Stephen Bannon, former President Donald Trump's one-time strategist and campaign chairman, is going on trial Monday to face two counts of contempt of Congress over his flouting of a subpoena from the House Jan. 6 committee. U.S. District Judge Carl Nichols, the Trump appointee overseeing Bannon's trial in U.S. District Court in Washington, D.C., rejected most of Bannon's proposed defense strategies in hearings last week.
"What's the point of going to trial if there are no defenses?" Bannon lawyer David Schoen asked after Nichols threw out Bannon's proposed motions to delay the trial, put prominent Democrats on the stand for questioning, and take shelter under what Bannon unsuccessfully claimed was Trump's invocation of executive privilege. "Agreed," Nichols replied.
That was Nichols' way of urging Bannon to seek a plea deal to avoid a short trial he is very likely to lose, George Washington University law professor Randall Eliason told The Washington Post. "Obviously everyone's entitled to a trial, but usually if you go to trial there's some kind of legal or factual dispute that needs to be resolved," he explained. "The judge's point is, there aren't really any here. ... In those instances, going to trial becomes what prosecutors sometimes call a long guilty plea."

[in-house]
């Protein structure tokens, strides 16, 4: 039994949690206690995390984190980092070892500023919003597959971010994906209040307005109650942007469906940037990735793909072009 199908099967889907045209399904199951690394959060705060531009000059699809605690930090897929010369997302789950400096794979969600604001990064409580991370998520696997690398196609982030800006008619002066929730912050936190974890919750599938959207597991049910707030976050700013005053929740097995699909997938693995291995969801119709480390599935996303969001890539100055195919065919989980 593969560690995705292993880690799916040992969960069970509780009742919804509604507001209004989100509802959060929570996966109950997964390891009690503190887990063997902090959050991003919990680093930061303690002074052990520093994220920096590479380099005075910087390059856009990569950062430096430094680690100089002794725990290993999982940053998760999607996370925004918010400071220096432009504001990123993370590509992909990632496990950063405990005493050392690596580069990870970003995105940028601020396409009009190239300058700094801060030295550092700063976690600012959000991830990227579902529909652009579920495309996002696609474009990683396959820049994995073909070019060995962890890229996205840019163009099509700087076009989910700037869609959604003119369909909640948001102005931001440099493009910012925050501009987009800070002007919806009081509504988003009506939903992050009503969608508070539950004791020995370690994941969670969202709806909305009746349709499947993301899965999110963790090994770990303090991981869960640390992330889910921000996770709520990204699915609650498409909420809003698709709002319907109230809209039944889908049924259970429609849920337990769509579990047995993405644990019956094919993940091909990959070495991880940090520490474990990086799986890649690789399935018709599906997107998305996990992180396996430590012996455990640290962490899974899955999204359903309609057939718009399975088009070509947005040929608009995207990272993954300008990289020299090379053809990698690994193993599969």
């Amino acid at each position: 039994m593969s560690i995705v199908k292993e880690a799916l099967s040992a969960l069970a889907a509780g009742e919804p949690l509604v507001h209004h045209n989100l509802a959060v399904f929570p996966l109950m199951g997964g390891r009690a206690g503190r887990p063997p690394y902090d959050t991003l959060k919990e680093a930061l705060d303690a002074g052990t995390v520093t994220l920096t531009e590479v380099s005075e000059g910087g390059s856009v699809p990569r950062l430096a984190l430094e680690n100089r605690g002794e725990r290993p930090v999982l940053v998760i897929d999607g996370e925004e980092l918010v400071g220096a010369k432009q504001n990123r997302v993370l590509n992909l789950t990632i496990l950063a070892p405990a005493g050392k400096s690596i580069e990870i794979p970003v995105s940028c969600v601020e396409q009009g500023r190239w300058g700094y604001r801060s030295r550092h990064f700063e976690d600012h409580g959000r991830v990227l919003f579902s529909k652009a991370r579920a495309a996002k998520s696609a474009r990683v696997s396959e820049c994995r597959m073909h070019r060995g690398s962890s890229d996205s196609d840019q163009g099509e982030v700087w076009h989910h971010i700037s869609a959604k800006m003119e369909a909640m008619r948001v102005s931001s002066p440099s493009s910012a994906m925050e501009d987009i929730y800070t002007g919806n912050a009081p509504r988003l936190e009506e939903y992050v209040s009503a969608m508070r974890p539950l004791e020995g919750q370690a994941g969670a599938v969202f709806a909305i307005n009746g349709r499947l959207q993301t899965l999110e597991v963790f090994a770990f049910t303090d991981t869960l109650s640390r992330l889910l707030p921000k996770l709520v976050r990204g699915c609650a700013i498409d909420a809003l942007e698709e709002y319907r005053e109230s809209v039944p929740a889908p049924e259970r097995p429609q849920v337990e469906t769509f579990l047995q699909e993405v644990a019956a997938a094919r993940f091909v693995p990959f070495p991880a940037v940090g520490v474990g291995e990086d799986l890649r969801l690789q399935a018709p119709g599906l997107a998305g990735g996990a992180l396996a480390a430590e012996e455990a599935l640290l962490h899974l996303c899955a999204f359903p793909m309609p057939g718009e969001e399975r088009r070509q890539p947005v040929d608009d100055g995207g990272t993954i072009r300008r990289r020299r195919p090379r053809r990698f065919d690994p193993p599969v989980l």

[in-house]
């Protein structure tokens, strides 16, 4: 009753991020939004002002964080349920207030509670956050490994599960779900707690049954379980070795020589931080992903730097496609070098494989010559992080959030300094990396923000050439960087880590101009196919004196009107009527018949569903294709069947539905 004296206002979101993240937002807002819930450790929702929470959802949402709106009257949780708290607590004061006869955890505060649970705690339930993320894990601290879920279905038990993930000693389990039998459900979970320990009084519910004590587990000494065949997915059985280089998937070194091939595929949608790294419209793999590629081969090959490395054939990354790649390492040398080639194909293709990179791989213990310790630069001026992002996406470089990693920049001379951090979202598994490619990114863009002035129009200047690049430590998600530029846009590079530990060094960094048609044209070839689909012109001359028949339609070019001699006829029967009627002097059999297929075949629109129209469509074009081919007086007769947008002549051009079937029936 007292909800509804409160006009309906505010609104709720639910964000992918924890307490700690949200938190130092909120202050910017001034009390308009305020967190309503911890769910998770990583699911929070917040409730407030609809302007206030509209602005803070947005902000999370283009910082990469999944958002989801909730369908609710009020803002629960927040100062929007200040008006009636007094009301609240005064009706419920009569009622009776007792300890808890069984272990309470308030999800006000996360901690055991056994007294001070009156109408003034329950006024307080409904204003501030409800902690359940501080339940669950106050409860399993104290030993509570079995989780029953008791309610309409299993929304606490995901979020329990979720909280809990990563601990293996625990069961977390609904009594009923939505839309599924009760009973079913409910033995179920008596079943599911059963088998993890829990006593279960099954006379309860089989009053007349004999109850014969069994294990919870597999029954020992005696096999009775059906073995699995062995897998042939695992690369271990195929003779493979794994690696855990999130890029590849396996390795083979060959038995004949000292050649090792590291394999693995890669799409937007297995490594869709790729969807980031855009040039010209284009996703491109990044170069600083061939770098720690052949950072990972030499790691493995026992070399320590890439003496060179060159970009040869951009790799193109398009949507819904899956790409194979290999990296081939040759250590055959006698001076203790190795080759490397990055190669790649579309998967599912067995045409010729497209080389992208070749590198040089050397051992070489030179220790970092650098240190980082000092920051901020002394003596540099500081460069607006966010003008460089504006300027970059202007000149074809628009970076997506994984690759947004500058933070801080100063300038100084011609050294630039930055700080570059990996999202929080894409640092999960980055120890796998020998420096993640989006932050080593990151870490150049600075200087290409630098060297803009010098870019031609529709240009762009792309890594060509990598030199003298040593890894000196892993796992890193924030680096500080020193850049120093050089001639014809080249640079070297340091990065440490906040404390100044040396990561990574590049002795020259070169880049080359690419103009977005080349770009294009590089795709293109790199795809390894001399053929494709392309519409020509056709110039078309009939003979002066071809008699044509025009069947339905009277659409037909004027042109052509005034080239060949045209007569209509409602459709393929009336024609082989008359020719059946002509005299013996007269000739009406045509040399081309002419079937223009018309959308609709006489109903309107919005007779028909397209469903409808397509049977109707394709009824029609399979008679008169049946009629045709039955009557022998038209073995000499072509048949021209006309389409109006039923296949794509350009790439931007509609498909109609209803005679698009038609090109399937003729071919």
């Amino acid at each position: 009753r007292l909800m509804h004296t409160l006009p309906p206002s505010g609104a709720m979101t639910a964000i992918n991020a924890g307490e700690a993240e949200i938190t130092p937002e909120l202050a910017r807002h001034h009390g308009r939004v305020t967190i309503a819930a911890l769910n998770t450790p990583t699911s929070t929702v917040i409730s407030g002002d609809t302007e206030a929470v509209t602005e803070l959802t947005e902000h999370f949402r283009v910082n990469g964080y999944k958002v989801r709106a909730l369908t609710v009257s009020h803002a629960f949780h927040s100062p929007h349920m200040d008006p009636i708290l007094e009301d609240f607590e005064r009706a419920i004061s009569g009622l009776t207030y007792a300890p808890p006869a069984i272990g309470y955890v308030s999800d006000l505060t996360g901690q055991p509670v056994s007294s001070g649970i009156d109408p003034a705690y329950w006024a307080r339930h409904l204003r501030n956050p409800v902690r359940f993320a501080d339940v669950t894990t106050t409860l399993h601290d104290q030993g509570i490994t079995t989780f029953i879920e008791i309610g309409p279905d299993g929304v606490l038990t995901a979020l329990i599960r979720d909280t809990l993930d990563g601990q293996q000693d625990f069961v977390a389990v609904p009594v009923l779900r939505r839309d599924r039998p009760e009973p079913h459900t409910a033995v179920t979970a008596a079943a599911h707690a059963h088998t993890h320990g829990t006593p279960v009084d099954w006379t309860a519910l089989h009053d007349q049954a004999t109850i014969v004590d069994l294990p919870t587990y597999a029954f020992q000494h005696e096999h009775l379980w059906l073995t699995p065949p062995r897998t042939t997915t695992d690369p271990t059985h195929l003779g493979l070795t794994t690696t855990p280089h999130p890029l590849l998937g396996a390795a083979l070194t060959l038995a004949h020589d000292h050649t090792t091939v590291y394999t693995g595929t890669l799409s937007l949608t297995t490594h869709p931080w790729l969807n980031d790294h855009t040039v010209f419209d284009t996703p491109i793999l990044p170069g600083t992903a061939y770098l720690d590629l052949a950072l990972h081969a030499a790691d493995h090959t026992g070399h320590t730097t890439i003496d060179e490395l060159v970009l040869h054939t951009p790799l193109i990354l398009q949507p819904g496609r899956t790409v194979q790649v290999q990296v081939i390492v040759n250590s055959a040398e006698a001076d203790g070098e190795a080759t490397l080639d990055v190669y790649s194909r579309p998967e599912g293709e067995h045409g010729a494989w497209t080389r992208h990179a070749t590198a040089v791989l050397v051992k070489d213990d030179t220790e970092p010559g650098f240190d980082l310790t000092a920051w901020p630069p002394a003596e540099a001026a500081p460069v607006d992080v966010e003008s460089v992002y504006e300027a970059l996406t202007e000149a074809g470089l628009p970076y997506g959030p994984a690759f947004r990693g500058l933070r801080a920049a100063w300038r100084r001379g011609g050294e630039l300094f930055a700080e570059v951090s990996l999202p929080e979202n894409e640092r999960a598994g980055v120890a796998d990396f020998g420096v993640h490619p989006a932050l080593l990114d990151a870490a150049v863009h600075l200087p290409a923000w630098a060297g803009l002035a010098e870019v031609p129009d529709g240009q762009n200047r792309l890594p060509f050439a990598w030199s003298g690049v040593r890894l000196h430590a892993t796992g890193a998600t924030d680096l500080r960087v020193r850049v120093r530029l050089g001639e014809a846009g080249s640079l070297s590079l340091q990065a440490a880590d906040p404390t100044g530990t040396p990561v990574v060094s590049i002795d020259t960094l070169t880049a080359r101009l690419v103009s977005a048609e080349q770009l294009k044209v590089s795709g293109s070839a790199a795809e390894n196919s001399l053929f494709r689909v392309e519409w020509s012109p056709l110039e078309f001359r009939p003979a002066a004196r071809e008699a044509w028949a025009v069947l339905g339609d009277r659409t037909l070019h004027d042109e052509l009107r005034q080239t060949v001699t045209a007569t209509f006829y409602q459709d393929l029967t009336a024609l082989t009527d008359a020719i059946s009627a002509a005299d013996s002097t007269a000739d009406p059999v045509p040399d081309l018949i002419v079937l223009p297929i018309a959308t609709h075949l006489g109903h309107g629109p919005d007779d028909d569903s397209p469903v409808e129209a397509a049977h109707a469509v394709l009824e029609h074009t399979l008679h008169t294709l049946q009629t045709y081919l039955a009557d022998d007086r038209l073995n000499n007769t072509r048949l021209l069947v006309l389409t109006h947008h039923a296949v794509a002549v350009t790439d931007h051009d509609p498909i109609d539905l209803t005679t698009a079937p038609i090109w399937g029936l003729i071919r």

Jury selection is slated to begin Monday, and once a jury is seated, "the trial is likely to be brief — prosecutors say their case will take a day, and given the judge's limitations on which witnesses Bannon can call and what issues he can raise, it's unclear how long Bannon's own case may take," the Post reports. Each count Bannon faces carries a minimum 30-day sentence and maximum one year in prison, but prosecuting contempt of Congress is exceedingly rare, and Bannon's case is unusual in other ways.
Bannon has made clear he will not plead guilty. "Pray for our enemies, because we're going medieval on these people," he said in a recent podcast about his upcoming trial. "We're going to savage our enemies."
Given Bannon's long odds at trial, he may be refusing to negotiate a plea deal to preserve his right to appeal, or "maybe it's just a show to him, one where he can play the MAGA martyr and use it to raise his profile," Eliason said. "That's not a legal reason to go to trial but it may be enough of a reason for him."